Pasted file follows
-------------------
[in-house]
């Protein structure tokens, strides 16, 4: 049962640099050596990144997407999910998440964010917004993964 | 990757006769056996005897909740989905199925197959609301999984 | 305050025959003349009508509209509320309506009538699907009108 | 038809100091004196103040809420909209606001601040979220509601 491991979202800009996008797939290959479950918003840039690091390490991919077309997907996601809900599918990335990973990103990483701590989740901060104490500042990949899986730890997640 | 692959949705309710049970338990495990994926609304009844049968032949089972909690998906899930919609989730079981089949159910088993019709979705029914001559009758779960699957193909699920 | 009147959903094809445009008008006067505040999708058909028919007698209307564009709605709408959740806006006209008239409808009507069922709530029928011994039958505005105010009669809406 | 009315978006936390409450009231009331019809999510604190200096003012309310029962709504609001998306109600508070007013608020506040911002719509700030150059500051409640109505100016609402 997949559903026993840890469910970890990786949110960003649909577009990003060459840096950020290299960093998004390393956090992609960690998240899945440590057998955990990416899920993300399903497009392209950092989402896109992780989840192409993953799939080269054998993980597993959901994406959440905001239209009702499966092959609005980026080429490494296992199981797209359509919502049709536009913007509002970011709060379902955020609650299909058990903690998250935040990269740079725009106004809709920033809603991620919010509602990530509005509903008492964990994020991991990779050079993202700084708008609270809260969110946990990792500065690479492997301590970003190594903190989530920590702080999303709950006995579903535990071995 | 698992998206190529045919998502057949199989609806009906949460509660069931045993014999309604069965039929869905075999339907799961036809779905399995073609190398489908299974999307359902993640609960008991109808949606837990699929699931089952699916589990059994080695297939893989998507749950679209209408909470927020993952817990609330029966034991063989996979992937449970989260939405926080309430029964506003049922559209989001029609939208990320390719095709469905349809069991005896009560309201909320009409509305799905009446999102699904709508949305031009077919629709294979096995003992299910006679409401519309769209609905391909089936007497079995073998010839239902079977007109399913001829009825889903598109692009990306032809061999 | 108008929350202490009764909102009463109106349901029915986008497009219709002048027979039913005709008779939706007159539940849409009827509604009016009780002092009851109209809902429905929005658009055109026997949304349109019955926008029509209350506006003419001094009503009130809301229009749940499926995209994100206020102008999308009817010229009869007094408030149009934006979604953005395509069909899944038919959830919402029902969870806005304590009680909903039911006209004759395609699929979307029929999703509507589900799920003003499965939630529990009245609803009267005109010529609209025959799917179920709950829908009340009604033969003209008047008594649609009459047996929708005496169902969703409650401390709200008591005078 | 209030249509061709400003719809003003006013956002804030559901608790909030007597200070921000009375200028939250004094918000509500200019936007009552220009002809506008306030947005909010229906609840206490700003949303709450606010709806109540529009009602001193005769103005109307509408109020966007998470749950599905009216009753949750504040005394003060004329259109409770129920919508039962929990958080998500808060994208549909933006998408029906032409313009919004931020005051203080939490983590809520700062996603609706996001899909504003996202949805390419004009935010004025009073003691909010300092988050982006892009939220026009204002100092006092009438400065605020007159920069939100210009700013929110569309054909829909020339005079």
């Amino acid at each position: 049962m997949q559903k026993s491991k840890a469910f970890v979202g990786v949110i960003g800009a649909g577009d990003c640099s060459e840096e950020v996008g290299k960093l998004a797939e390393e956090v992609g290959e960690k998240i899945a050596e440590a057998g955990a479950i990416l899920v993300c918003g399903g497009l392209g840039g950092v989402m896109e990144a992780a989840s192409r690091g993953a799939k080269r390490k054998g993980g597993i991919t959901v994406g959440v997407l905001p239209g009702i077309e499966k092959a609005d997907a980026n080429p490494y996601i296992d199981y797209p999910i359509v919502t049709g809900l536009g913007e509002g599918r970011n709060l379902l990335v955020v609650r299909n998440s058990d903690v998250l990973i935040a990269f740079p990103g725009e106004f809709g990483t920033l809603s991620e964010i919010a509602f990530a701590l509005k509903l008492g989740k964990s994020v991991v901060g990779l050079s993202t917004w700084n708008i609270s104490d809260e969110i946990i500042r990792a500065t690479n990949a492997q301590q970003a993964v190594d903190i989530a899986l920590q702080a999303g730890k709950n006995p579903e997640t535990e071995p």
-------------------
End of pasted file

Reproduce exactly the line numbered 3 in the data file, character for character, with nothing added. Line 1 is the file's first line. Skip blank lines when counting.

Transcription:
């Amino acid at each position: 049962m997949q559903k026993s491991k840890a469910f970890v979202g990786v949110i960003g800009a649909g577009d990003c640099s060459e840096e950020v996008g290299k960093l998004a797939e390393e956090v992609g290959e960690k998240i899945a050596e440590a057998g955990a479950i990416l899920v993300c918003g399903g497009l392209g840039g950092v989402m896109e990144a992780a989840s192409r690091g993953a799939k080269r390490k054998g993980g597993i991919t959901v994406g959440v997407l905001p239209g009702i077309e499966k092959a609005d997907a980026n080429p490494y996601i296992d199981y797209p999910i359509v919502t049709g809900l536009g913007e509002g599918r970011n709060l379902l990335v955020v609650r299909n998440s058990d903690v998250l990973i935040a990269f740079p990103g725009e106004f809709g990483t920033l809603s991620e964010i919010a509602f990530a701590l509005k509903l008492g989740k964990s994020v991991v901060g990779l050079s993202t917004w700084n708008i609270s104490d809260e969110i946990i500042r990792a500065t690479n990949a492997q301590q970003a993964v190594d903190i989530a899986l920590q702080a999303g730890k709950n006995p579903e997640t535990e071995p």